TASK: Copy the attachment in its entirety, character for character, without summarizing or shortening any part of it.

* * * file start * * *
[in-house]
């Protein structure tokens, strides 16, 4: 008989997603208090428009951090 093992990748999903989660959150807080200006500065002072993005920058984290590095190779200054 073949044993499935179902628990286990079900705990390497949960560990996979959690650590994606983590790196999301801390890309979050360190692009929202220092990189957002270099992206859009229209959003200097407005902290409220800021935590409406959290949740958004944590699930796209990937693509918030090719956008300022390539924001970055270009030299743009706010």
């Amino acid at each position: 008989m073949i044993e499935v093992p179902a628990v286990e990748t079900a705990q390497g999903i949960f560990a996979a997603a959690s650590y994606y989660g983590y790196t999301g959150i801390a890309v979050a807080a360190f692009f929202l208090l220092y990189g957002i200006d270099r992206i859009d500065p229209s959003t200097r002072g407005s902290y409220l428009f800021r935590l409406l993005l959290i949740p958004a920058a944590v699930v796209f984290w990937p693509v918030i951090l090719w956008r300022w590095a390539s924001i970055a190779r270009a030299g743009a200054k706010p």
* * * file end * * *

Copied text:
[in-house]
């Protein structure tokens, strides 16, 4: 008989997603208090428009951090 093992990748999903989660959150807080200006500065002072993005920058984290590095190779200054 073949044993499935179902628990286990079900705990390497949960560990996979959690650590994606983590790196999301801390890309979050360190692009929202220092990189957002270099992206859009229209959003200097407005902290409220800021935590409406959290949740958004944590699930796209990937693509918030090719956008300022390539924001970055270009030299743009706010």
């Amino acid at each position: 008989m073949i044993e499935v093992p179902a628990v286990e990748t079900a705990q390497g999903i949960f560990a996979a997603a959690s650590y994606y989660g983590y790196t999301g959150i801390a890309v979050a807080a360190f692009f929202l208090l220092y990189g957002i200006d270099r992206i859009d500065p229209s959003t200097r002072g407005s902290y409220l428009f800021r935590l409406l993005l959290i949740p958004a920058a944590v699930v796209f984290w990937p693509v918030i951090l090719w956008r300022w590095a390539s924001i970055a190779r270009a030299g743009a200054k706010p």